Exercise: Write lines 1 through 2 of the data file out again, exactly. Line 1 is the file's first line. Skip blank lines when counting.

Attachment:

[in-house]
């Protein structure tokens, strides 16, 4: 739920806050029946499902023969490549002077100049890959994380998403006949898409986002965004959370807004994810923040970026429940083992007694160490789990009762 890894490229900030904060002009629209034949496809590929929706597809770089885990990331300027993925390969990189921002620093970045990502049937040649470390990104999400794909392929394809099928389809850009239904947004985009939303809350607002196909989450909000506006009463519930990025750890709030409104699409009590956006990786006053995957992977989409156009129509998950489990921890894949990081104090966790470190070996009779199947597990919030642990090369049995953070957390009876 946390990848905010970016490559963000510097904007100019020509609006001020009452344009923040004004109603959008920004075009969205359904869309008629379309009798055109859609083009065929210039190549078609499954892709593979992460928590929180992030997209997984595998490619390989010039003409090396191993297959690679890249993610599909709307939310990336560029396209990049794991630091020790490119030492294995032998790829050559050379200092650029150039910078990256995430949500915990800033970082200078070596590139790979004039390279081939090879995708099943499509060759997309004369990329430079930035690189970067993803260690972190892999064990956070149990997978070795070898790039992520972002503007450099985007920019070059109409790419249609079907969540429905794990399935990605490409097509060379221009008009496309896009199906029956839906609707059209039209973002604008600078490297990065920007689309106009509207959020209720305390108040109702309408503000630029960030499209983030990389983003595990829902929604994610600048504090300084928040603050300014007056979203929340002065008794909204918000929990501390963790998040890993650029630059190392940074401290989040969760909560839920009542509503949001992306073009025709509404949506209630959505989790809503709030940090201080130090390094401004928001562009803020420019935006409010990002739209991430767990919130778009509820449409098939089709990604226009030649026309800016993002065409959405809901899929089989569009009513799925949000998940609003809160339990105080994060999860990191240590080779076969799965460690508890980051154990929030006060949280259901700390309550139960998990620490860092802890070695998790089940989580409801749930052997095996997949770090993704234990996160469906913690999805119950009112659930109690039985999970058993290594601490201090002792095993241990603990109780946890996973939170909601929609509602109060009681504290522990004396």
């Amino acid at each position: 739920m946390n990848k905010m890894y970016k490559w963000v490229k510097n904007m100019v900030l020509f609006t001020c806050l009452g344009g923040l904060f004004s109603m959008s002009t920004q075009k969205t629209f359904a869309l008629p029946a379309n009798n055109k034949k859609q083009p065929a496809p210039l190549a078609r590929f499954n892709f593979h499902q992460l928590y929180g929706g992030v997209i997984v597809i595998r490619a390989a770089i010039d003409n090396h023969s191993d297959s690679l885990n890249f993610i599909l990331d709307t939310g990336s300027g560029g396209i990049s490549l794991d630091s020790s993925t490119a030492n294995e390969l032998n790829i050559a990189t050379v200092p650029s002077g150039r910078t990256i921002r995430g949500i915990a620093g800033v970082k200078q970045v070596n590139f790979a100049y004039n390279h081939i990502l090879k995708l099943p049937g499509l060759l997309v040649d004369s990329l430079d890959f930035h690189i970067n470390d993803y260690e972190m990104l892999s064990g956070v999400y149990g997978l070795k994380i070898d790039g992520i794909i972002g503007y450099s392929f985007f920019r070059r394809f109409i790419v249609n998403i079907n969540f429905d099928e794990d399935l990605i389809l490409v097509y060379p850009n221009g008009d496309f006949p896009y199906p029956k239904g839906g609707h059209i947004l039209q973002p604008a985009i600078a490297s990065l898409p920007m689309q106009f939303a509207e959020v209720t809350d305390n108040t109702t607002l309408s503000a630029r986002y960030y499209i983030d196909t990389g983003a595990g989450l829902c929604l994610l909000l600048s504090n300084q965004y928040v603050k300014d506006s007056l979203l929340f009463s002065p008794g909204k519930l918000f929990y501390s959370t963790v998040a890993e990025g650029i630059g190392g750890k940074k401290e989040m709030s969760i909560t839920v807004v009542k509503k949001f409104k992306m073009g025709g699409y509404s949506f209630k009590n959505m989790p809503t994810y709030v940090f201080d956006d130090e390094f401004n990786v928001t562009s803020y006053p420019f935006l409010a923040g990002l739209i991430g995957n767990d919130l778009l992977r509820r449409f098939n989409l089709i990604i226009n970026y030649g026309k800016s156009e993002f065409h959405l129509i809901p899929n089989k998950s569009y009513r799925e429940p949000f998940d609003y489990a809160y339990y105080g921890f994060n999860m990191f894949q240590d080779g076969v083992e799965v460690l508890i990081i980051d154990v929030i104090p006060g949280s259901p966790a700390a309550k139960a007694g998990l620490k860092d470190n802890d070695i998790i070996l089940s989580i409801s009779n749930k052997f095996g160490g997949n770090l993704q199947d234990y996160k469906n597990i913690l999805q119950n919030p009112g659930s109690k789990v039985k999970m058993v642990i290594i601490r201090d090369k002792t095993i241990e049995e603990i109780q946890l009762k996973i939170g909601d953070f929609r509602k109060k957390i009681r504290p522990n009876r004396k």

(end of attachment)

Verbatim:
[in-house]
């Protein structure tokens, strides 16, 4: 739920806050029946499902023969490549002077100049890959994380998403006949898409986002965004959370807004994810923040970026429940083992007694160490789990009762 890894490229900030904060002009629209034949496809590929929706597809770089885990990331300027993925390969990189921002620093970045990502049937040649470390990104999400794909392929394809099928389809850009239904947004985009939303809350607002196909989450909000506006009463519930990025750890709030409104699409009590956006990786006053995957992977989409156009129509998950489990921890894949990081104090966790470190070996009779199947597990919030642990090369049995953070957390009876 946390990848905010970016490559963000510097904007100019020509609006001020009452344009923040004004109603959008920004075009969205359904869309008629379309009798055109859609083009065929210039190549078609499954892709593979992460928590929180992030997209997984595998490619390989010039003409090396191993297959690679890249993610599909709307939310990336560029396209990049794991630091020790490119030492294995032998790829050559050379200092650029150039910078990256995430949500915990800033970082200078070596590139790979004039390279081939090879995708099943499509060759997309004369990329430079930035690189970067993803260690972190892999064990956070149990997978070795070898790039992520972002503007450099985007920019070059109409790419249609079907969540429905794990399935990605490409097509060379221009008009496309896009199906029956839906609707059209039209973002604008600078490297990065920007689309106009509207959020209720305390108040109702309408503000630029960030499209983030990389983003595990829902929604994610600048504090300084928040603050300014007056979203929340002065008794909204918000929990501390963790998040890993650029630059190392940074401290989040969760909560839920009542509503949001992306073009025709509404949506209630959505989790809503709030940090201080130090390094401004928001562009803020420019935006409010990002739209991430767990919130778009509820449409098939089709990604226009030649026309800016993002065409959405809901899929089989569009009513799925949000998940609003809160339990105080994060999860990191240590080779076969799965460690508890980051154990929030006060949280259901700390309550139960998990620490860092802890070695998790089940989580409801749930052997095996997949770090993704234990996160469906913690999805119950009112659930109690039985999970058993290594601490201090002792095993241990603990109780946890996973939170909601929609509602109060009681504290522990004396």